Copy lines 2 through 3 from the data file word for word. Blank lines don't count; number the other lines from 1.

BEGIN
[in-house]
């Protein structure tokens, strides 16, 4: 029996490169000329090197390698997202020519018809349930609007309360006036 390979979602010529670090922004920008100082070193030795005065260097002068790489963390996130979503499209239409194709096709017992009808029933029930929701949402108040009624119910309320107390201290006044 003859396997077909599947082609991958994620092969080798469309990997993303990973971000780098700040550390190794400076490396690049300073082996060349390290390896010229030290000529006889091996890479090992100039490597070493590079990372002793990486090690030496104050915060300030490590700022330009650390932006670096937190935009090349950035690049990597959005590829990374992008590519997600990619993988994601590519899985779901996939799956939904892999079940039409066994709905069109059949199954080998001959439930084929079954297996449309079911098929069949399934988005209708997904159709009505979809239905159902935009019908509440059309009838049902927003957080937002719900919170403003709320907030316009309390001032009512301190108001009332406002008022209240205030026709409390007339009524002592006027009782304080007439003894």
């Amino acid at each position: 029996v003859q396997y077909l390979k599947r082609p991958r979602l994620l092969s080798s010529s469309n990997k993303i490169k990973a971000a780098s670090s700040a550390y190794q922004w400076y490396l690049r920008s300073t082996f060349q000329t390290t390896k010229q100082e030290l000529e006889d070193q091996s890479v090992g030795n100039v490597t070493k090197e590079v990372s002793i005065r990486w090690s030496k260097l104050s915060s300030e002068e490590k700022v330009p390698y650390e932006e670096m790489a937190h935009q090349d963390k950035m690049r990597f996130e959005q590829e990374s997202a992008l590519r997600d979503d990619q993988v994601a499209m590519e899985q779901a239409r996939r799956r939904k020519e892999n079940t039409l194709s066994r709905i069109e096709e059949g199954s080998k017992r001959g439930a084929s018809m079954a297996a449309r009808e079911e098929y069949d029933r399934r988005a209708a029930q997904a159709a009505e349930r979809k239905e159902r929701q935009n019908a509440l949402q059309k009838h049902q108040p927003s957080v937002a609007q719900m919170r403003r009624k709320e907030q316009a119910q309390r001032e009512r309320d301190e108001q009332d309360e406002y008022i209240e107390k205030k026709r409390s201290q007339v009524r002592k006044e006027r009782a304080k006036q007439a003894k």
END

């Protein structure tokens, strides 16, 4: 029996490169000329090197390698997202020519018809349930609007309360006036 390979979602010529670090922004920008100082070193030795005065260097002068790489963390996130979503499209239409194709096709017992009808029933029930929701949402108040009624119910309320107390201290006044 003859396997077909599947082609991958994620092969080798469309990997993303990973971000780098700040550390190794400076490396690049300073082996060349390290390896010229030290000529006889091996890479090992100039490597070493590079990372002793990486090690030496104050915060300030490590700022330009650390932006670096937190935009090349950035690049990597959005590829990374992008590519997600990619993988994601590519899985779901996939799956939904892999079940039409066994709905069109059949199954080998001959439930084929079954297996449309079911098929069949399934988005209708997904159709009505979809239905159902935009019908509440059309009838049902927003957080937002719900919170403003709320907030316009309390001032009512301190108001009332406002008022209240205030026709409390007339009524002592006027009782304080007439003894």
């Amino acid at each position: 029996v003859q396997y077909l390979k599947r082609p991958r979602l994620l092969s080798s010529s469309n990997k993303i490169k990973a971000a780098s670090s700040a550390y190794q922004w400076y490396l690049r920008s300073t082996f060349q000329t390290t390896k010229q100082e030290l000529e006889d070193q091996s890479v090992g030795n100039v490597t070493k090197e590079v990372s002793i005065r990486w090690s030496k260097l104050s915060s300030e002068e490590k700022v330009p390698y650390e932006e670096m790489a937190h935009q090349d963390k950035m690049r990597f996130e959005q590829e990374s997202a992008l590519r997600d979503d990619q993988v994601a499209m590519e899985q779901a239409r996939r799956r939904k020519e892999n079940t039409l194709s066994r709905i069109e096709e059949g199954s080998k017992r001959g439930a084929s018809m079954a297996a449309r009808e079911e098929y069949d029933r399934r988005a209708a029930q997904a159709a009505e349930r979809k239905e159902r929701q935009n019908a509440l949402q059309k009838h049902q108040p927003s957080v937002a609007q719900m919170r403003r009624k709320e907030q316009a119910q309390r001032e009512r309320d301190e108001q009332d309360e406002y008022i209240e107390k205030k026709r409390s201290q007339v009524r002592k006044e006027r009782a304080k006036q007439a003894k």